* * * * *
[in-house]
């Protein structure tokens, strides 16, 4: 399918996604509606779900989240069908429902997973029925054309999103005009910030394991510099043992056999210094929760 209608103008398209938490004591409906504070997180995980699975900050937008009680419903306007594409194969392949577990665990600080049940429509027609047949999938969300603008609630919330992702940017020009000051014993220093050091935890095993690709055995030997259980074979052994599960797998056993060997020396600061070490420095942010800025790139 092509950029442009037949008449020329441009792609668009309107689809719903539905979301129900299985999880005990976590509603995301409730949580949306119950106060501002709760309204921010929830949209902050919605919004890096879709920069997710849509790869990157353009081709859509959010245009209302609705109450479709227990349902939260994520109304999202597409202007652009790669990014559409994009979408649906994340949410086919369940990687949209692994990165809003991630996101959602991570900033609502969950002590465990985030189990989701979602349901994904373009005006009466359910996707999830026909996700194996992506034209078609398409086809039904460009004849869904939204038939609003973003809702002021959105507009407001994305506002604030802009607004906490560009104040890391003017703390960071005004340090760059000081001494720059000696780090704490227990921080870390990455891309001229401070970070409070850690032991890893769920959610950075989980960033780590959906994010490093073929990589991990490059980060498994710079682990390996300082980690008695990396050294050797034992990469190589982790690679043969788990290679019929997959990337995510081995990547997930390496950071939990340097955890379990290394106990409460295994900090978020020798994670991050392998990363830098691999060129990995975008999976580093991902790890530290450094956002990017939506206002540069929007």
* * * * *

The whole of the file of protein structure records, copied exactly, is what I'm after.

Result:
[in-house]
């Protein structure tokens, strides 16, 4: 399918996604509606779900989240069908429902997973029925054309999103005009910030394991510099043992056999210094929760 209608103008398209938490004591409906504070997180995980699975900050937008009680419903306007594409194969392949577990665990600080049940429509027609047949999938969300603008609630919330992702940017020009000051014993220093050091935890095993690709055995030997259980074979052994599960797998056993060997020396600061070490420095942010800025790139 092509950029442009037949008449020329441009792609668009309107689809719903539905979301129900299985999880005990976590509603995301409730949580949306119950106060501002709760309204921010929830949209902050919605919004890096879709920069997710849509790869990157353009081709859509959010245009209302609705109450479709227990349902939260994520109304999202597409202007652009790669990014559409994009979408649906994340949410086919369940990687949209692994990165809003991630996101959602991570900033609502969950002590465990985030189990989701979602349901994904373009005006009466359910996707999830026909996700194996992506034209078609398409086809039904460009004849869904939204038939609003973003809702002021959105507009407001994305506002604030802009607004906490560009104040890391003017703390960071005004340090760059000081001494720059000696780090704490227990921080870390990455891309001229401070970070409070850690032991890893769920959610950075989980960033780590959906994010490093073929990589991990490059980060498994710079682990390996300082980690008695990396050294050797034992990469190589982790690679043969788990290679019929997959990337995510081995990547997930390496950071939990340097955890379990290394106990409460295994900090978020020798994670991050392998990363830098691999060129990995975008999976580093991902790890530290450094956002990017939506206002540069929007």